Alcohol is not allowed on Harbin grounds (they don’t serve it, you can’t bring it), probably for the same reason it isn’t allowed in strip clubs: Naked strangers and booze don’t mix well. Luckily, they have plenty of great food options to make up for the absence of spirits. My personal favorite way to feed myself at Harbin is in the Fern Kitchen. You bring your own groceries and cook in a big communal kitchen outfitted with ovens, gas stoves, fridges, a few small appliances, and a ragamuffin gaggle of dishes. Fern Kitchen is not for the meek, mild, or germaphobic, but it is delightful. People often share food, and always share tables. One night I roasted too much squash, so I walked around and gave the extra to people who put it over quinoa, tossed it into salad, or mashed it for their baby. Another night, someone shared chocolate fondue, and the next night, locally grown melons. There are some strange people at Harbin who will say some strange things to you, though. One night, as my husband opened a can of veggie chili to eat over baked potatoes, a man walked by and said, “Hey is that dog food?” The next morning, a woman snapped at me when I started melting butter in a frying pan to make a mushrooms and spinach omelet. “I’m vegan,” she said, “Can you move? I don’t want any animal products splattering into my food.” I didn’t move, and she stormed out muttering something about complaining to security. The Fern Kitchen is vegetarian, so you can have eggs, milk, cheese, and butter, but no meat, which includes fish. If you prefer not to cook on your vacation, the La Sirena Poolside Cafe near the sun decks serves amazing sandwiches (try the Zorba the Greek) and salads (try it with a scoop of chunky, homemade hummus) at lunchtime, a coffee shop, and a restaurant that serves breakfast and dinner. Dinner at Harbin's restaurant, Stonefront Restaurant, is relatively expensive, and I wasn’t impressed with it the three times I’ve eaten there. The restaurant uses produce from Harbin's vegetable garden. I do recommend breakfast, where you can take a big plate of organic eggs with fresh bread and seasonal jam out onto the restaurant deck and watch jays swoop down to retrieve bits of others’ abandoned breakfast, and if it’s early enough, the sun rising up from behind the mountains.
What Shall We Do?
If you need something to do at Harbin besides soak in the pools, eat food, and take naps in the sun all day, you’ll have your pick. Check out the schedule to find out when you can go to free yoga classes. Check out the hiking trails. Check out the grounds themselves! There are tons of interesting places to go and things to see, my favorites being the vegetable garden, the maze, and the shop tents filled with silky, exotic clothing. On Thursday nights, there is Unconditional Dance, which features various DJs and a chance to really let go and let your body whirl and swirl as it pleases. If you’re into massage, you’re in luck, because pretty much every type is represented here. You could get a hot stone massage in the morning, a Swedish massage after lunch, and a before dinner, a Thai massage. My favorite is Harbin’s baby, the Watsu massage. Watsu was invented at Harbin Hot Springs in 1980 by Howard Dull, and it continues to be a popular activity. A Watsu practitioner uses the pressure of water to bend and stretch your muscles by swirling you around in a pool. If being in a warm pool, naked, with another naked person who is holding you gently in their arms and swirling you around seems weird to you, well… it kind of is, but get over that and try it. You might love it, like I do. Go explore your options at the Harbin massage office. There are pictures and personal statement from all the bodywork practitioners, so you get to pick!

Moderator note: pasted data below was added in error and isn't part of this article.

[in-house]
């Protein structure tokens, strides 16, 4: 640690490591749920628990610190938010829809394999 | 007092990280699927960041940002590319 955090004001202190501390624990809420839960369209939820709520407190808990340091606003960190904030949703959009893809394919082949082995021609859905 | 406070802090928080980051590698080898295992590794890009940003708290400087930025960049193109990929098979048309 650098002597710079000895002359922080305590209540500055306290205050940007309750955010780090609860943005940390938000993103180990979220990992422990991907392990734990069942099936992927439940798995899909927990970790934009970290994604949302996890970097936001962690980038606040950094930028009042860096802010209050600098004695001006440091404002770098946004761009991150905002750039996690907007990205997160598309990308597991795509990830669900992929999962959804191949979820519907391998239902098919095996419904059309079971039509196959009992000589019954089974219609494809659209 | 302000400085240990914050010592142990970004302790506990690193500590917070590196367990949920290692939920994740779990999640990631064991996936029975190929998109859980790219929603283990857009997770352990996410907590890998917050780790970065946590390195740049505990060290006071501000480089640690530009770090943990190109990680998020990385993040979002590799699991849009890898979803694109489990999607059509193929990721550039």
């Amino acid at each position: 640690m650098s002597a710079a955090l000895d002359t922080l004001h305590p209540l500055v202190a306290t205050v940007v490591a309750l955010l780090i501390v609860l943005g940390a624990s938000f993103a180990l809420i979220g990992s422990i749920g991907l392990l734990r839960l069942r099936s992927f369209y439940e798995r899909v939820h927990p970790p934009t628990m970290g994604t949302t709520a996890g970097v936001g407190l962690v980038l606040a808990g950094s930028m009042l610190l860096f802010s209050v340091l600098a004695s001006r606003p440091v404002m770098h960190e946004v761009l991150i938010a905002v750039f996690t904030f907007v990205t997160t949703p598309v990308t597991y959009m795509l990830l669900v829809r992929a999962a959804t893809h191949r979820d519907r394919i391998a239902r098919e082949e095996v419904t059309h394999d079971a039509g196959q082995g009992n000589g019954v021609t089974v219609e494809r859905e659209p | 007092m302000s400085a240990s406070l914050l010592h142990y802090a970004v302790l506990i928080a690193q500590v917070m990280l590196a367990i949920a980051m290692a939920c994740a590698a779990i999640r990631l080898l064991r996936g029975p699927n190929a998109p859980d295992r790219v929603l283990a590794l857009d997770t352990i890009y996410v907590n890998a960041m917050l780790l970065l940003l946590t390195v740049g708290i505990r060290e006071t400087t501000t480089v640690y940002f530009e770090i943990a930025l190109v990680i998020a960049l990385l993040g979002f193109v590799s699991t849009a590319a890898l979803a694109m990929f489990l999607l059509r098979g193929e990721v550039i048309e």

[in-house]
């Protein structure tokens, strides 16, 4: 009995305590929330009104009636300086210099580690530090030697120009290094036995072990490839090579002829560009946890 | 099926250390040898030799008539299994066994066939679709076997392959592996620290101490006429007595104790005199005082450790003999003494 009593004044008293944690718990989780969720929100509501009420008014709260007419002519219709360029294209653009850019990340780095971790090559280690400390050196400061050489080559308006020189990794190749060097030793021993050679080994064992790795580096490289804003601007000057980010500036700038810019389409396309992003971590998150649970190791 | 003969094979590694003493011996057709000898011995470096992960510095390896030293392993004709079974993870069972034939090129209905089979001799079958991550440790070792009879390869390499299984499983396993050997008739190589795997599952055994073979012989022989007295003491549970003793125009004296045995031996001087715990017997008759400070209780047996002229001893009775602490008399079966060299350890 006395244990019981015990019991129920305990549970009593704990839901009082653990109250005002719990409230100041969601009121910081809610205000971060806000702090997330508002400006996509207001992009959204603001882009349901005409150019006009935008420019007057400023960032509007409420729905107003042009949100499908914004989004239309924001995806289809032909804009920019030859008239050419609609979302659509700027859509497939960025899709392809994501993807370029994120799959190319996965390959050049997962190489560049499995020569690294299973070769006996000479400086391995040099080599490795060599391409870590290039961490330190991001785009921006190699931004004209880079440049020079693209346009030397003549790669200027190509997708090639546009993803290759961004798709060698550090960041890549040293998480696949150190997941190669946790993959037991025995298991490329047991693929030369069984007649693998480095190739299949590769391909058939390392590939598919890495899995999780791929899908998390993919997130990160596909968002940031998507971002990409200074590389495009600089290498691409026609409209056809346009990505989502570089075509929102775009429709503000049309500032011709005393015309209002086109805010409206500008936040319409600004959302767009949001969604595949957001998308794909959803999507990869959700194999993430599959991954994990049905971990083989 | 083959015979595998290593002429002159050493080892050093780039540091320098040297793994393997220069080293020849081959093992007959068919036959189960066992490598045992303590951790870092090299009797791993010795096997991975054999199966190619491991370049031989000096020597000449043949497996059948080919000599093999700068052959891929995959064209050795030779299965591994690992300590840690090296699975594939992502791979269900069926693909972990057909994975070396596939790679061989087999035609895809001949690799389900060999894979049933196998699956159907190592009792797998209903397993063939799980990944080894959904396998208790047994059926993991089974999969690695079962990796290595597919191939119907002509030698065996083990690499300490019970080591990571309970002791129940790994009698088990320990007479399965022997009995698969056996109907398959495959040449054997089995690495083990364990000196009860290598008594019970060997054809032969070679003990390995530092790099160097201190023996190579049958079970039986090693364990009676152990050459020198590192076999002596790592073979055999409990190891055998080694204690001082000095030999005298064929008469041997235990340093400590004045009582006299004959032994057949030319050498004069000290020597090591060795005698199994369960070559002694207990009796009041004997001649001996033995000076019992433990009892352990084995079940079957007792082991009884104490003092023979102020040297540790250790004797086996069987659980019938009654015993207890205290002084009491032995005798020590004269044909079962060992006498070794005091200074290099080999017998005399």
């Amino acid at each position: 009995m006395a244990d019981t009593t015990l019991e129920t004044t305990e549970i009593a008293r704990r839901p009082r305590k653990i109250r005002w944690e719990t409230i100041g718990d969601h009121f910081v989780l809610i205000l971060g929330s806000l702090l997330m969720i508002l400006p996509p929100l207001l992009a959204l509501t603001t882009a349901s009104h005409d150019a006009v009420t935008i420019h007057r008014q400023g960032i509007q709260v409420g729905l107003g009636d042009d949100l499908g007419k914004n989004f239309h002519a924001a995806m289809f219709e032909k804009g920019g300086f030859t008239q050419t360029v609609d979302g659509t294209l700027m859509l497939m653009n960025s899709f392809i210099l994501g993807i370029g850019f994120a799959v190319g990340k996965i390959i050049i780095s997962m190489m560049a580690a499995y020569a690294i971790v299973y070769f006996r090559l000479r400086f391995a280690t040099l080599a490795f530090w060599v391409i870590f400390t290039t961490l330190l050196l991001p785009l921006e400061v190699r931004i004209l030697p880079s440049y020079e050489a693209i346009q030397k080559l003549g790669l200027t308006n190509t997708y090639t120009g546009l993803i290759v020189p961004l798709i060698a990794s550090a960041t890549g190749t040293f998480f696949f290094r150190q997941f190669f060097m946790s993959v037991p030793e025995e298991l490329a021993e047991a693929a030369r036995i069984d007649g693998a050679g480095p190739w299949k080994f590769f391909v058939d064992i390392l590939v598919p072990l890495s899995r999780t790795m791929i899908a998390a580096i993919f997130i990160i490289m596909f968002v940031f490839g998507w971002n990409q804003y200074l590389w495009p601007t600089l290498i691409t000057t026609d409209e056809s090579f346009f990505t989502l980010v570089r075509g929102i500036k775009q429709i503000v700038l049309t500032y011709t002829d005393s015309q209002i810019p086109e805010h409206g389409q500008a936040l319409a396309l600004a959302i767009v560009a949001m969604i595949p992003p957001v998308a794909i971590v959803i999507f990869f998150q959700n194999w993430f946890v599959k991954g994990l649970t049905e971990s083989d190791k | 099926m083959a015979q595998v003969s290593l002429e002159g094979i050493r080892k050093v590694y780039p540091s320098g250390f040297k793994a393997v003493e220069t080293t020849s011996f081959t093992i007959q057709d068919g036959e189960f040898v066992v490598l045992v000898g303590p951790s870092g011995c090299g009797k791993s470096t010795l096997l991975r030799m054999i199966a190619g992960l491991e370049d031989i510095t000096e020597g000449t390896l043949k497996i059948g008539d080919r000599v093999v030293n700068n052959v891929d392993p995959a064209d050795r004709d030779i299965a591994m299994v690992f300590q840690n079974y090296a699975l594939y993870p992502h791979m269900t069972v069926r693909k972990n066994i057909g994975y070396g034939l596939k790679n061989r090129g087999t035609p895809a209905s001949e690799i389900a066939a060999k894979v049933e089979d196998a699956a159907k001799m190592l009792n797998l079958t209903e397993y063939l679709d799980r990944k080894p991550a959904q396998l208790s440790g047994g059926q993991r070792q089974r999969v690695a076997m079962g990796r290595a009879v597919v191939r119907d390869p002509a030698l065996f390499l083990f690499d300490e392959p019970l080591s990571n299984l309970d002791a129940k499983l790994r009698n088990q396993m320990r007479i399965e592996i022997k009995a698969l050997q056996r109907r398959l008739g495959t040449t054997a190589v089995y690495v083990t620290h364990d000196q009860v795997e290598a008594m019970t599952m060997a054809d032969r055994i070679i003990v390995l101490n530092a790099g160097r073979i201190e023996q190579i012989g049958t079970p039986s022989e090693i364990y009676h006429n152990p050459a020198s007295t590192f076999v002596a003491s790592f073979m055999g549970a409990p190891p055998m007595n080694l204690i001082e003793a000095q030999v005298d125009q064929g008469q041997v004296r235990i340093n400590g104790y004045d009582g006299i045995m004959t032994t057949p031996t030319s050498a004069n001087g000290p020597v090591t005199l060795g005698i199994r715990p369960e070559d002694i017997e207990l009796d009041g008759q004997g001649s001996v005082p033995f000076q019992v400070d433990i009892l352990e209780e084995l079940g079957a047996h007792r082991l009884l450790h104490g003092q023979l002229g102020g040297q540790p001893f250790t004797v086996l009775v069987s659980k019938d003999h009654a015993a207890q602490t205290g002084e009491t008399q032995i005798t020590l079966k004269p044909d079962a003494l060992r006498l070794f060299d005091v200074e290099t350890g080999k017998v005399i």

The People You'll See
My longtime pastime and guilty pleasure is people watching, and Harbin has the raw materials for my secret hobby in spades. Sitting in the pools, you’ll hear whispered conversations about omens, symbols, and sex. At Fern Kitchen, people talk animatedly about their strange dietary habits, their juice fasts, the medical conditions, and the love lives of everyone they know. At Yoga, someone will ask you to move away from their spot because the smell of toothpaste on your breath is aggravating their chemical sensitivity. What I love most about Harbin, though, is that everyone is naked, and yes, I look. After spending a lot of time looking at airbrushed fashion models for my job, I often start to feel down about my body. Being at Harbin reminds me that that’s not what’s real or what’s beautiful, because as trite as it sounds, beauty really does come in all shapes, sizes, and ages. If you only gain one thing from your Harbin experience, may it be that you leave loving yourself a little more than when you arrived.